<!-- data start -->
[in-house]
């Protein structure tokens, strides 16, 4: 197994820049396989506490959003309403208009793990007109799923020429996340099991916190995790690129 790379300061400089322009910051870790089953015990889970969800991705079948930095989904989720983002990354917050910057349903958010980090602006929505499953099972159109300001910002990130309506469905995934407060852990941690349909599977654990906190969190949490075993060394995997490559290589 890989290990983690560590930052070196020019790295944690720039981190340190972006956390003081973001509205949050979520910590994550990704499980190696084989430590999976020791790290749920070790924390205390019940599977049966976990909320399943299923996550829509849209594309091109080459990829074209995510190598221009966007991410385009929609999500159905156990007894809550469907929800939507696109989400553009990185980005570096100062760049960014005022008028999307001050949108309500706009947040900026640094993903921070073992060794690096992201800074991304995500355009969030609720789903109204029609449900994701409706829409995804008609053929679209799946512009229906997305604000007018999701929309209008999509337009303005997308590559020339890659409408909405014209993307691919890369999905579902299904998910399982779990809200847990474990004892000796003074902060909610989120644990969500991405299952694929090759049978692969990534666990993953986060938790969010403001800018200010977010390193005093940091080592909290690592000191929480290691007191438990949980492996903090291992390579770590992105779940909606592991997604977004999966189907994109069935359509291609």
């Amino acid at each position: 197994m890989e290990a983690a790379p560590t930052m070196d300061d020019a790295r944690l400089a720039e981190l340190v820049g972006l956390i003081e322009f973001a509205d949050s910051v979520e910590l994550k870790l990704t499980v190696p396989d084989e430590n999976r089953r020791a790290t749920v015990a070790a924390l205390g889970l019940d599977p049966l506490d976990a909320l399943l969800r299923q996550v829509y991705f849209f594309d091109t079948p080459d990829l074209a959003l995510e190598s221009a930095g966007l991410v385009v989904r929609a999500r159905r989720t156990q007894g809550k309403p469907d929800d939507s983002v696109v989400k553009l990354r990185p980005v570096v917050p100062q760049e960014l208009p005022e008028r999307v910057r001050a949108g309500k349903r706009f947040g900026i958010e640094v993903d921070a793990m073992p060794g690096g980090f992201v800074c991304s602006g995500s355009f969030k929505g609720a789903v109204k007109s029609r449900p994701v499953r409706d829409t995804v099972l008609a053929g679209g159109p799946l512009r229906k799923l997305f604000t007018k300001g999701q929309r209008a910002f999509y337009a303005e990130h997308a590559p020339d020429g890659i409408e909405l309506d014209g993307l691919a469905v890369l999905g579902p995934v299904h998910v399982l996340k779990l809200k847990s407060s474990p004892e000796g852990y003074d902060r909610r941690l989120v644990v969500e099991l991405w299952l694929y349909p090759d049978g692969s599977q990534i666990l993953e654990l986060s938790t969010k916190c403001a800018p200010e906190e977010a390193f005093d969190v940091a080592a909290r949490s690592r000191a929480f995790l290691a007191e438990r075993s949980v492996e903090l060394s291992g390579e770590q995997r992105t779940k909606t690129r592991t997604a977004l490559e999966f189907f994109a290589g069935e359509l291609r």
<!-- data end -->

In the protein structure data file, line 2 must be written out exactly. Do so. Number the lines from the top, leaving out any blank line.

């Protein structure tokens, strides 16, 4: 197994820049396989506490959003309403208009793990007109799923020429996340099991916190995790690129 790379300061400089322009910051870790089953015990889970969800991705079948930095989904989720983002990354917050910057349903958010980090602006929505499953099972159109300001910002990130309506469905995934407060852990941690349909599977654990906190969190949490075993060394995997490559290589 890989290990983690560590930052070196020019790295944690720039981190340190972006956390003081973001509205949050979520910590994550990704499980190696084989430590999976020791790290749920070790924390205390019940599977049966976990909320399943299923996550829509849209594309091109080459990829074209995510190598221009966007991410385009929609999500159905156990007894809550469907929800939507696109989400553009990185980005570096100062760049960014005022008028999307001050949108309500706009947040900026640094993903921070073992060794690096992201800074991304995500355009969030609720789903109204029609449900994701409706829409995804008609053929679209799946512009229906997305604000007018999701929309209008999509337009303005997308590559020339890659409408909405014209993307691919890369999905579902299904998910399982779990809200847990474990004892000796003074902060909610989120644990969500991405299952694929090759049978692969990534666990993953986060938790969010403001800018200010977010390193005093940091080592909290690592000191929480290691007191438990949980492996903090291992390579770590992105779940909606592991997604977004999966189907994109069935359509291609």